This is a sensationalist piece that alleges a “shocking” level of exports, with the implication that it is currently of a huge annual scale. In fact the report covers 14 years and is based on figures from the anti-hunting, campaigning organisation, the African Wildlife Foundation. It provides no backing for how the “trade is putting an enormous burden on much of the continent’s wildlife”. Totally unbalanced piece that ignores contributions to conservation in areas marginal for eco-tourism of hunting as a means of preserving habitat and enabling a diversity of species to survive. The story mixes poaching and hunting with no verifiable data, just unsupported accusations and generalisations This should clearly be labelled an opinion, campaigning piece and not a balanced news report. KS
Lions, elephants and rhinoceros exported by the thousand legally by ‘trophy’ hunters
17th October, 2017
The African Wildlife Foundation has uncovered the figures behind the shocking numbers of ‘trophy hunters’ and the sanctioned trade in exporting dead and living animals out of the continent, reports LAURA BRIGGS
Scant legislation against poaching in many African countries means there is no real deterrent against cashing in on so-called “trophy hunters”
A sanctioned trade in exporting dead and living animals out of Africa is threatening endangered species on the brink of extinction and pushing more species towards the critical list.
The legal African mammal trade is putting an enormous burden on much of the continent’s wildlife, with much of it under-reported in region where more widely talked about exports include diamonds, coal and textiles,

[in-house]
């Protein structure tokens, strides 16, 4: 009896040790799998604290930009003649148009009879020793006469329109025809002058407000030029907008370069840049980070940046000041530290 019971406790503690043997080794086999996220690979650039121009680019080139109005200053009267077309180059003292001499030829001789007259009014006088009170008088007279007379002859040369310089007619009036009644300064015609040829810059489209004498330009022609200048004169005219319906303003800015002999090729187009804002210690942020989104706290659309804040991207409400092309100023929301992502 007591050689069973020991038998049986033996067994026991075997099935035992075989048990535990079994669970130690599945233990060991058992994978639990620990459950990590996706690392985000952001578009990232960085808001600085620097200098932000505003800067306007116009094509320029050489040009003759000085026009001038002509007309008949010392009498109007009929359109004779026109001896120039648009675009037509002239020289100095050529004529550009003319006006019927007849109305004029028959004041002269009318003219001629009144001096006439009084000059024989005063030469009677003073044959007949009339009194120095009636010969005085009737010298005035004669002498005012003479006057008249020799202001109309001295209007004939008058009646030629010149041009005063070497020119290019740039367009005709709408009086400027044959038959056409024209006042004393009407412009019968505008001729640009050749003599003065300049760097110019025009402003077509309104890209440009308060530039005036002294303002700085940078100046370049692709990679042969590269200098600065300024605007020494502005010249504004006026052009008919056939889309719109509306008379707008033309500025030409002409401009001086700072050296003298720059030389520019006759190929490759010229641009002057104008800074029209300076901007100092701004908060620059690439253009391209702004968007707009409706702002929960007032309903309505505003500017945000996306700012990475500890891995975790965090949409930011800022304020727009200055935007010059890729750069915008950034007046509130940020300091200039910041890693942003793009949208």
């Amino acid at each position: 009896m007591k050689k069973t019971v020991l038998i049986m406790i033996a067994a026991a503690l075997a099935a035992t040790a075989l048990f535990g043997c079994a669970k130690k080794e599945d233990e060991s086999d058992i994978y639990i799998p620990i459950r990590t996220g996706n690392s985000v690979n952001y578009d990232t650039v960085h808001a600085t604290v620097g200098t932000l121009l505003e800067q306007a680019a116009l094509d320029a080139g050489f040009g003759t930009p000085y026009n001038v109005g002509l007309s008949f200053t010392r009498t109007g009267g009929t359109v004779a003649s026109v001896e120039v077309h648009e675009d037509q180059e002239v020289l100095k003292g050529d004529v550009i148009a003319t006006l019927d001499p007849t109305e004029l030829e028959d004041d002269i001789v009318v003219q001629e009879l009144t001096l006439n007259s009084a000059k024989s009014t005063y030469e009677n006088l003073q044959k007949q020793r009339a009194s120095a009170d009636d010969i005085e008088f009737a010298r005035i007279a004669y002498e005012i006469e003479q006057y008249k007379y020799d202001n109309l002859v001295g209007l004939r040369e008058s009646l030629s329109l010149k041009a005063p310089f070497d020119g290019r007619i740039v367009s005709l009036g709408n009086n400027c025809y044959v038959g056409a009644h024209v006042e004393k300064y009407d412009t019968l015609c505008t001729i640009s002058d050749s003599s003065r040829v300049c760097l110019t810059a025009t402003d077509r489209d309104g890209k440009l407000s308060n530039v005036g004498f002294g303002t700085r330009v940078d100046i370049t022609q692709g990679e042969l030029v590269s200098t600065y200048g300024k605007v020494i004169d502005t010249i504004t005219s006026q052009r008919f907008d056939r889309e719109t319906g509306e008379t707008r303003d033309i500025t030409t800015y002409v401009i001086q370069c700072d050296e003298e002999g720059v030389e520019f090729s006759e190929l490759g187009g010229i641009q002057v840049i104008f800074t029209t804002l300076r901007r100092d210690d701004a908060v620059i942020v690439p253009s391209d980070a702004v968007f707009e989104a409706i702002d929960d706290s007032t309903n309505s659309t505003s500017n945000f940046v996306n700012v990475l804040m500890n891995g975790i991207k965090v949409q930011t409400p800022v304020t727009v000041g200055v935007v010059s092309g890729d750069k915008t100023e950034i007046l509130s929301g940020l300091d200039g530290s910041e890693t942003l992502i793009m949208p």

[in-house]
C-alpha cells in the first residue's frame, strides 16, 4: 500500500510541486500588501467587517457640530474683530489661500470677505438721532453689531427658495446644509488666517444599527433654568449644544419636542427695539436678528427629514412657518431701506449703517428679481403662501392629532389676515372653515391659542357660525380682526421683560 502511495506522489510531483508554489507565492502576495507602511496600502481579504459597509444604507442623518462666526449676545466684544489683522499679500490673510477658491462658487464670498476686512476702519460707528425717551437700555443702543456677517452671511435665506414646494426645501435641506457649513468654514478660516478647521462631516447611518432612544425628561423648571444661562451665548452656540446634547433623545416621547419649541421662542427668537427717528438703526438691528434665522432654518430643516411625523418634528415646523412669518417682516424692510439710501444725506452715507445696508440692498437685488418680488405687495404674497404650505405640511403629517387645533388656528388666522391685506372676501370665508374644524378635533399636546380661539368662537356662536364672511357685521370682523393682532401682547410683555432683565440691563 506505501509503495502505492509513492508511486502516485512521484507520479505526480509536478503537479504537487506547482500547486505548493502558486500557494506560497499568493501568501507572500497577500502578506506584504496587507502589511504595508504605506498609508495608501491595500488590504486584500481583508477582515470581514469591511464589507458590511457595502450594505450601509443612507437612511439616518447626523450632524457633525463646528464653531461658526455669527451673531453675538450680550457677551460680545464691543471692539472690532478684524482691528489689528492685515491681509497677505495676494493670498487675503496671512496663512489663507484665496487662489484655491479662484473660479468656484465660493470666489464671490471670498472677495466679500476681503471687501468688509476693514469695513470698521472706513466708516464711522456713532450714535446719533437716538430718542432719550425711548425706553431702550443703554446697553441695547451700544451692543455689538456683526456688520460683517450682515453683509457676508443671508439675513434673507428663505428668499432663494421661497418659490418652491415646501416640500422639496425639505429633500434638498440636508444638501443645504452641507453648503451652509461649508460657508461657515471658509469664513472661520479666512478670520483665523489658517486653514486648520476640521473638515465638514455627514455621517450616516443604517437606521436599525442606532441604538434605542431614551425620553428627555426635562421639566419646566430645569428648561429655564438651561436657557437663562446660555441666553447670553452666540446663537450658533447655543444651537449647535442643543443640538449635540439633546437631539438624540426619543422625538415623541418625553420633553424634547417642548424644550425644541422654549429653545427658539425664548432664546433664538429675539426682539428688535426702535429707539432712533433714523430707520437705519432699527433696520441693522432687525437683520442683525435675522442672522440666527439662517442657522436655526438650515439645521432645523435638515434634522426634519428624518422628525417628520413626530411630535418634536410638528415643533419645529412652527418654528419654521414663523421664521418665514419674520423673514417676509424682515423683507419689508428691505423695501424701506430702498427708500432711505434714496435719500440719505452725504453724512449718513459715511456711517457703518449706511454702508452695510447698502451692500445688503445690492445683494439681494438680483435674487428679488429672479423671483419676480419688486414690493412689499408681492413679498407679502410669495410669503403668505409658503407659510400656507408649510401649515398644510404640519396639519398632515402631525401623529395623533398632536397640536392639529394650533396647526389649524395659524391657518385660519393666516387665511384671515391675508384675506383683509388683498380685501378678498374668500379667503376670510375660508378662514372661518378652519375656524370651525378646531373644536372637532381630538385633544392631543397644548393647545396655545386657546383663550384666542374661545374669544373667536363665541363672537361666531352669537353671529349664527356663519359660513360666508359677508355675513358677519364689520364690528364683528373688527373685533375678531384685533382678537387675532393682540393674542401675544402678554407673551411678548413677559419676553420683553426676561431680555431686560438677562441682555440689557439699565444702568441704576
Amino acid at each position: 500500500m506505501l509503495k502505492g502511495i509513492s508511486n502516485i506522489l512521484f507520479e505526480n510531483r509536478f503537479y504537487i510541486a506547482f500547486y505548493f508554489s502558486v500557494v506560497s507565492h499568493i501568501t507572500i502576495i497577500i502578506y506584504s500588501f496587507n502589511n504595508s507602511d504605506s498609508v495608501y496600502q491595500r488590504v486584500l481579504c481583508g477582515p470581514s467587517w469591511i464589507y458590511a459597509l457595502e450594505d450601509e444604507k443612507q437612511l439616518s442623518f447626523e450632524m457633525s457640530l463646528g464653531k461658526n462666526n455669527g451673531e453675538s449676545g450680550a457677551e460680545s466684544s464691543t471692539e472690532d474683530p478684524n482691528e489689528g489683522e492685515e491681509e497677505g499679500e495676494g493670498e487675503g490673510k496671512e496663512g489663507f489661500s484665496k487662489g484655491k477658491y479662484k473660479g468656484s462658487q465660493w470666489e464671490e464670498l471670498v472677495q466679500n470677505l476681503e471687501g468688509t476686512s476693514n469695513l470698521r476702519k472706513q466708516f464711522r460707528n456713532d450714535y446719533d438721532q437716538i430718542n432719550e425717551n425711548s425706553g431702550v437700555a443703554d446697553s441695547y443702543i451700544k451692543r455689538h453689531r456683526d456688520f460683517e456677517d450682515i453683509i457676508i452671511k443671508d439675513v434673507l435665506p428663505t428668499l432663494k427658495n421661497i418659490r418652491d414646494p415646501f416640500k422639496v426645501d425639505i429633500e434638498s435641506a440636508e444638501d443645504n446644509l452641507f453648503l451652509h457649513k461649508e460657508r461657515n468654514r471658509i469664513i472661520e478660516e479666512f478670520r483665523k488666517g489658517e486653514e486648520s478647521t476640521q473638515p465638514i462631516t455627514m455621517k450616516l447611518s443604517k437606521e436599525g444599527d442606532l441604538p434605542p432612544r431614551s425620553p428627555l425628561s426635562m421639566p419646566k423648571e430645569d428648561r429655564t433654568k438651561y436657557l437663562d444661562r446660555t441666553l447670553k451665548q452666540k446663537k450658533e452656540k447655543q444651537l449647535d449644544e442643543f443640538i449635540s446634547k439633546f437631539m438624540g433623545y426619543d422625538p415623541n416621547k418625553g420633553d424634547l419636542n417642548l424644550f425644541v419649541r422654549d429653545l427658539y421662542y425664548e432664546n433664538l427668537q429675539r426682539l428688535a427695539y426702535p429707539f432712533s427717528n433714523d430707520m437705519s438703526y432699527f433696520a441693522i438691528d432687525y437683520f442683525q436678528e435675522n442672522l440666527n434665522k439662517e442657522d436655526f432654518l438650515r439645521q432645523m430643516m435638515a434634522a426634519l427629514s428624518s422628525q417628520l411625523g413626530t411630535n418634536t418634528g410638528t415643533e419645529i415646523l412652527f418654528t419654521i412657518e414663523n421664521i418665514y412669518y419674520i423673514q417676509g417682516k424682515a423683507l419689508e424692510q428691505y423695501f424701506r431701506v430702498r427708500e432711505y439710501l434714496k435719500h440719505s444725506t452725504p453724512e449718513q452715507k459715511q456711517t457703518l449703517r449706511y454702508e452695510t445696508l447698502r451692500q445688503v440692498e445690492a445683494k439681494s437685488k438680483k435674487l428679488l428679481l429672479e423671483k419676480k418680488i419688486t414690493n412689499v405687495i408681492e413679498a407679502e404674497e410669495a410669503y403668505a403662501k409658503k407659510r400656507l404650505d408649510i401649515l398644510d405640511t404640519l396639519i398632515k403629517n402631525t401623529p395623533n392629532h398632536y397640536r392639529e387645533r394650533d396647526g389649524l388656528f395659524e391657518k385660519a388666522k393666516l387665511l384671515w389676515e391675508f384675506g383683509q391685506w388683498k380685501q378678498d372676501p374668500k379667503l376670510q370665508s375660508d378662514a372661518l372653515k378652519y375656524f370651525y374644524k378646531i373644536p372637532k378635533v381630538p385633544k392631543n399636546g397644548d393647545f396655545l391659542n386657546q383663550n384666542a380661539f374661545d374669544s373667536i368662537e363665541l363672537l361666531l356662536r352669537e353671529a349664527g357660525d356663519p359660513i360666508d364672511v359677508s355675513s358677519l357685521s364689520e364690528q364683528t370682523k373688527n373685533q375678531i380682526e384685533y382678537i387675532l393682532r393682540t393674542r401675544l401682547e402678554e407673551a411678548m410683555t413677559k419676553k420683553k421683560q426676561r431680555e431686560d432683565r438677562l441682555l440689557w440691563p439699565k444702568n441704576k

Scant legislation against poaching in many African countries means there is no real deterrent against cashing in on ‘trophy’ hunters, and researchers at the African Wildlife Foundation have now published figures behind this shocking trade to expose the real cost to animals over the 14 years between 2001 and 2015.
Its research reveals that in this timeframe South Africa and Tanzania were the biggest exporters of animals, shipping 10,273, and 6,208 dead and living animals respectively.
An astonishing 81,572 hunting trophies from African Bush Elephants were exported from Africa in this time – including skin pieces, tusks, feet and ivory carvings. The countries of South Africa, Zimbabwe, Zambia, Mozambique, Namibia, Tanzania, Cameroon and Gabon all allow sport hunting despite a colossal rate of decline in their elephant populations – Tanzania’s, for example, had dropped by 60 percent from 2009 to 2014.
It’s not just elephants that are suffering. In the same 14-year time frame 17,000 African lions were killed for sport resulting in their pelts, heads and bones exported for hunting trophies.
Other mammals suffering the same fate include the white rhinoceros (more than 4,000), the common tsessebe (2,115), and cheetah (nearly 1,400).
With the African economy bolstered significantly by the trade in wild animals, the threat to both endangered species and those teetering on the brink is very real.